We’ve reached the Final Five of VH1’s Little ANTM That Could, and that can only mean one thing: There’s no more room for error.
You’d probably think there isn’t much room left for error if an art director told you exactly what to do in your photo shoot, i.e. rip a wig off your head and look pretty while smearing pretty makeup on your very pretty face. But you would be wrong! Almost everyone is middling this week owing to either over-confidence or a lack of confidence. Models, listen! America’s Next Top Model only asks two things of you: have the right amount of confidence, and turn a blind eye when Rita Ora wears the exact same thing in six RitAlerts in a row.
As we near the end of cycle 23, that also means it’s time to bring in one of ANTM’s cringy-iest lessons: ACT-ING. At the challenge, Rita describes acting as “an aspect of my career that I’m very excited about.” It’s fun to watch these models try to act, but it’s pretty painful listening to all the judges explain why they’re making the models try to act this week. The jig is up, ANTM! When the top model of the moment is Gigi Hadid, we know models don’t have to be good actors to be successful models. You don’t have to tell me that modeling is “silent acting,” nor do you need to trick me into thinking this is anything more than an opportunity to make five non-actors cry on command in front of Rita Ora. I appreciate what you’re doing and I happily accept it at face value. Now onto the acting …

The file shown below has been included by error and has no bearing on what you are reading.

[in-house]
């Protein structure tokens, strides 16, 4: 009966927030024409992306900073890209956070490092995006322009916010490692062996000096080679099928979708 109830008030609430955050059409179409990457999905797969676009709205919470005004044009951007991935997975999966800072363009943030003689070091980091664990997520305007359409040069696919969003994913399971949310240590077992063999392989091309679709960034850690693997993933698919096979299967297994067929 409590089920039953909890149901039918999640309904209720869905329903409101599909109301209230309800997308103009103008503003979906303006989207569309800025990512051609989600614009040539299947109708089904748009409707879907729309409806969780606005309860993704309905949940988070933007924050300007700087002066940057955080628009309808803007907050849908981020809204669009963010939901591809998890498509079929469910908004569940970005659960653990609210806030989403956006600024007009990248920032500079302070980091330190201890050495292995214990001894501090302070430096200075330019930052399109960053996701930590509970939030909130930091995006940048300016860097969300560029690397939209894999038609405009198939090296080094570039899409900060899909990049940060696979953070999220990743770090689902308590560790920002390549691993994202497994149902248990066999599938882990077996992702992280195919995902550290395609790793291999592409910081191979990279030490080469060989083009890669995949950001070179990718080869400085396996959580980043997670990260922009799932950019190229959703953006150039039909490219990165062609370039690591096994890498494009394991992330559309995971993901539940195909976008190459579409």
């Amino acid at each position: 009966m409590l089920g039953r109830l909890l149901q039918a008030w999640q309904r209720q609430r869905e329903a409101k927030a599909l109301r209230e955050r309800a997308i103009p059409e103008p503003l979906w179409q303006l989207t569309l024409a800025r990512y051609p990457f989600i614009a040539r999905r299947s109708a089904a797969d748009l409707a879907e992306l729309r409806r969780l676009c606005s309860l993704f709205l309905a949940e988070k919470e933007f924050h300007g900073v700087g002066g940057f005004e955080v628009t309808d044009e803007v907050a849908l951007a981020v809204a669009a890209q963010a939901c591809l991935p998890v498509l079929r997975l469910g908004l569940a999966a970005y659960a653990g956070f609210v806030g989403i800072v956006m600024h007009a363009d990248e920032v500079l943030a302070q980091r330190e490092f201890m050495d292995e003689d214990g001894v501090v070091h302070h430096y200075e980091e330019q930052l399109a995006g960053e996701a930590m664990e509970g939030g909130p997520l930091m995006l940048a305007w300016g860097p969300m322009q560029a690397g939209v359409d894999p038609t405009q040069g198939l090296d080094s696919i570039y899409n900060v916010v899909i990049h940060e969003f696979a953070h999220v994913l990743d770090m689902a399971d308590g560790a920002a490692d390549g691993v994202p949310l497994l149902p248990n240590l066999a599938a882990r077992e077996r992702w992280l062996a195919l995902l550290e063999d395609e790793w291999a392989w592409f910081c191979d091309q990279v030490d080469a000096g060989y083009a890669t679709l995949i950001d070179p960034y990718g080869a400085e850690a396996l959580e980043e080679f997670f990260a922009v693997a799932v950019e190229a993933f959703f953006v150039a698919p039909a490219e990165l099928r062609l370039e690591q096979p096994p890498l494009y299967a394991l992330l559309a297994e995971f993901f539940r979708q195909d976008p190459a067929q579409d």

The five remaining contestants work with acting coach Susan Batson to prepare for a scene they’ll perform with Orange Is the New Black’s Adrienne C. Moore. Both women are very kind and generous in the … hmm let’s say dynamic hand they’re dealt. No one is terrible, but they’re all novice actors with the exception of Courtney, who says that acting is a passion of hers. Susan tells the women that even if they don’t want to pursue acting, this is an important exercise to help get in touch with their emotions. She asks them to channel a loss they’ve experienced in their life and let that be the undertone of the scene.
CoryAnne seems to take this most to heart, channeling the figurative loss of her mother, who “lost herself” after her days as a ’90s top model. She’s very emotional during her performance, and Susan says CoryAnne was pulling out her truth. Tatiana, on the other hand, goes into the challenge knowing that acting is one of her weaknesses and she proves it with a very bland delivery. Cody says she’s just too happy with her recent win to channel any loss, while India channels a little too much. She’s accused of overacting in such a nice way by Adrienne, she doesn’t even realize it. Turns out Courtney wasn’t fronting about her love of acting: Adrienne and Susan tell her she came onto the stage fully present and her emotion was very believable. As a winning prize, she receives a consultation with Susan to talk about her work as an actor (er, model).
With all this new access to their emotions, the models are sent to a photo shoot where Drew Elliot tells them they’re to “evolve from gorgeous top model to model gone mad.” Basically, they’re shooting a short beauty video, and I don’t even care that they don’t get any acting background or motivation as to why they might be going mad, because goodness knows I’m just a sucker for the aesthetic of a beautiful model smearing lipstick on her face. Why is that such a high-fashion go-to?